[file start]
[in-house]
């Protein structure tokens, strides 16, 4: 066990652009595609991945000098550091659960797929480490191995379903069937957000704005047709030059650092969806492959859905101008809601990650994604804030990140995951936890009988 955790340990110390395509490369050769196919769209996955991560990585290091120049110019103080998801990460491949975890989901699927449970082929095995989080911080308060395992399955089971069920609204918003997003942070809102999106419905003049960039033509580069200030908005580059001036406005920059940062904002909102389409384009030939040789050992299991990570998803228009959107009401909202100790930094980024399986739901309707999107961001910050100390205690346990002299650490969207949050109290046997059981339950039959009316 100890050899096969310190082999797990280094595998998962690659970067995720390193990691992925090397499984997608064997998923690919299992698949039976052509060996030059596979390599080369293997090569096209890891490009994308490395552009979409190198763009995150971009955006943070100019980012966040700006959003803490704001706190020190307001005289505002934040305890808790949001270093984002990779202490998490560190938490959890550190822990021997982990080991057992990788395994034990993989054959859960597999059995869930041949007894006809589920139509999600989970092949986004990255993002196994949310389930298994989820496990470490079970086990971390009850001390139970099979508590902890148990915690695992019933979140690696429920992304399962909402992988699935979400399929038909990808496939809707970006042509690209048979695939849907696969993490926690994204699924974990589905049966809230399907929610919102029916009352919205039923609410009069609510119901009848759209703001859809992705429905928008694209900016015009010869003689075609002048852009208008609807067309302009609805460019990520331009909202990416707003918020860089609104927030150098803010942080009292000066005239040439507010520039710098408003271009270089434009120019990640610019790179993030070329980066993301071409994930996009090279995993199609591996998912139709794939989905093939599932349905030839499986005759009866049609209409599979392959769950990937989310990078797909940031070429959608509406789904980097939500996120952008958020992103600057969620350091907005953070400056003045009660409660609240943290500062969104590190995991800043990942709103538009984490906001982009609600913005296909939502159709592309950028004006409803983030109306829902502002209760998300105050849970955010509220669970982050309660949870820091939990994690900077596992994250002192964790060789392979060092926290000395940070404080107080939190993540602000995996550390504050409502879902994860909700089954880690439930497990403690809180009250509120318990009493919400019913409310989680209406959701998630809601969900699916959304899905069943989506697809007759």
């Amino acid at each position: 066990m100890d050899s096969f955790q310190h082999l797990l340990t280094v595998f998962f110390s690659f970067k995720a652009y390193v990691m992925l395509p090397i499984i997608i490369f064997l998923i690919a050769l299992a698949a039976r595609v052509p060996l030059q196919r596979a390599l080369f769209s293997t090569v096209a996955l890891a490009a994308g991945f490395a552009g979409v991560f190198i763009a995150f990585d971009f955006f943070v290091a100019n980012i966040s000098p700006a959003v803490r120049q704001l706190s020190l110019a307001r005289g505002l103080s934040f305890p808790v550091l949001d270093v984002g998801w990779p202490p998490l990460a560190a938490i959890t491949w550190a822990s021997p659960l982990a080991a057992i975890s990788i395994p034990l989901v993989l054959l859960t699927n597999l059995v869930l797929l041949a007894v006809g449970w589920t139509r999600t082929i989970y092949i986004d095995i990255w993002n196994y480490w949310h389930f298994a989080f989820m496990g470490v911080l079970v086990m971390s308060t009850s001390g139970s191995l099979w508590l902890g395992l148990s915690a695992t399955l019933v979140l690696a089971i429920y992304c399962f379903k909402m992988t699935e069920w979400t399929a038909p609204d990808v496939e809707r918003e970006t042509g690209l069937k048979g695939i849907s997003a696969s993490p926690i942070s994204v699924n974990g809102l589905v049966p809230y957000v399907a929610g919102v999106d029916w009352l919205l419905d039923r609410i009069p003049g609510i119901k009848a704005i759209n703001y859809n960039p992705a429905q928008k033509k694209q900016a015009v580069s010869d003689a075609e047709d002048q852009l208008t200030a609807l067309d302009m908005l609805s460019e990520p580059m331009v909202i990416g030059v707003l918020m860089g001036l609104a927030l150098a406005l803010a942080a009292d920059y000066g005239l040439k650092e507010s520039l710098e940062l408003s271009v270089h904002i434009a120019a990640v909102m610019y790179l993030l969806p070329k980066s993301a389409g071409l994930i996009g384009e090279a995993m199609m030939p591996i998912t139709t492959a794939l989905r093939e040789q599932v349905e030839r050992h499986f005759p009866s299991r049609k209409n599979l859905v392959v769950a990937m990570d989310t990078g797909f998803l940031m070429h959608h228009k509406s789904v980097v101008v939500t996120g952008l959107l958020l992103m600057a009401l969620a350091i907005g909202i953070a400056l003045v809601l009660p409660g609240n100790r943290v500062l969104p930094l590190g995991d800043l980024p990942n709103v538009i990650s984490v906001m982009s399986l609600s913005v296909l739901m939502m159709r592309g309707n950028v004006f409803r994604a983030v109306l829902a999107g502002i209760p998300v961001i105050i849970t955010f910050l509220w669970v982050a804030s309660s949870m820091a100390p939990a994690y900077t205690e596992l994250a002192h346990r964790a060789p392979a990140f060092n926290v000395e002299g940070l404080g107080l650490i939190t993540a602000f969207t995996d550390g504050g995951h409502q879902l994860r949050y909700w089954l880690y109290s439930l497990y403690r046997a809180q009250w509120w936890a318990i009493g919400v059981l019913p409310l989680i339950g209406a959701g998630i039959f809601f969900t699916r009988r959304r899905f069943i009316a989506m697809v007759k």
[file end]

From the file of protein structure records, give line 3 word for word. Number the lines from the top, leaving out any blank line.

């Amino acid at each position: 066990m100890d050899s096969f955790q310190h082999l797990l340990t280094v595998f998962f110390s690659f970067k995720a652009y390193v990691m992925l395509p090397i499984i997608i490369f064997l998923i690919a050769l299992a698949a039976r595609v052509p060996l030059q196919r596979a390599l080369f769209s293997t090569v096209a996955l890891a490009a994308g991945f490395a552009g979409v991560f190198i763009a995150f990585d971009f955006f943070v290091a100019n980012i966040s000098p700006a959003v803490r120049q704001l706190s020190l110019a307001r005289g505002l103080s934040f305890p808790v550091l949001d270093v984002g998801w990779p202490p998490l990460a560190a938490i959890t491949w550190a822990s021997p659960l982990a080991a057992i975890s990788i395994p034990l989901v993989l054959l859960t699927n597999l059995v869930l797929l041949a007894v006809g449970w589920t139509r999600t082929i989970y092949i986004d095995i990255w993002n196994y480490w949310h389930f298994a989080f989820m496990g470490v911080l079970v086990m971390s308060t009850s001390g139970s191995l099979w508590l902890g395992l148990s915690a695992t399955l019933v979140l690696a089971i429920y992304c399962f379903k909402m992988t699935e069920w979400t399929a038909p609204d990808v496939e809707r918003e970006t042509g690209l069937k048979g695939i849907s997003a696969s993490p926690i942070s994204v699924n974990g809102l589905v049966p809230y957000v399907a929610g919102v999106d029916w009352l919205l419905d039923r609410i009069p003049g609510i119901k009848a704005i759209n703001y859809n960039p992705a429905q928008k033509k694209q900016a015009v580069s010869d003689a075609e047709d002048q852009l208008t200030a609807l067309d302009m908005l609805s460019e990520p580059m331009v909202i990416g030059v707003l918020m860089g001036l609104a927030l150098a406005l803010a942080a009292d920059y000066g005239l040439k650092e507010s520039l710098e940062l408003s271009v270089h904002i434009a120019a990640v909102m610019y790179l993030l969806p070329k980066s993301a389409g071409l994930i996009g384009e090279a995993m199609m030939p591996i998912t139709t492959a794939l989905r093939e040789q599932v349905e030839r050992h499986f005759p009866s299991r049609k209409n599979l859905v392959v769950a990937m990570d989310t990078g797909f998803l940031m070429h959608h228009k509406s789904v980097v101008v939500t996120g952008l959107l958020l992103m600057a009401l969620a350091i907005g909202i953070a400056l003045v809601l009660p409660g609240n100790r943290v500062l969104p930094l590190g995991d800043l980024p990942n709103v538009i990650s984490v906001m982009s399986l609600s913005v296909l739901m939502m159709r592309g309707n950028v004006f409803r994604a983030v109306l829902a999107g502002i209760p998300v961001i105050i849970t955010f910050l509220w669970v982050a804030s309660s949870m820091a100390p939990a994690y900077t205690e596992l994250a002192h346990r964790a060789p392979a990140f060092n926290v000395e002299g940070l404080g107080l650490i939190t993540a602000f969207t995996d550390g504050g995951h409502q879902l994860r949050y909700w089954l880690y109290s439930l497990y403690r046997a809180q009250w509120w936890a318990i009493g919400v059981l019913p409310l989680i339950g209406a959701g998630i039959f809601f969900t699916r009988r959304r899905f069943i009316a989506m697809v007759k």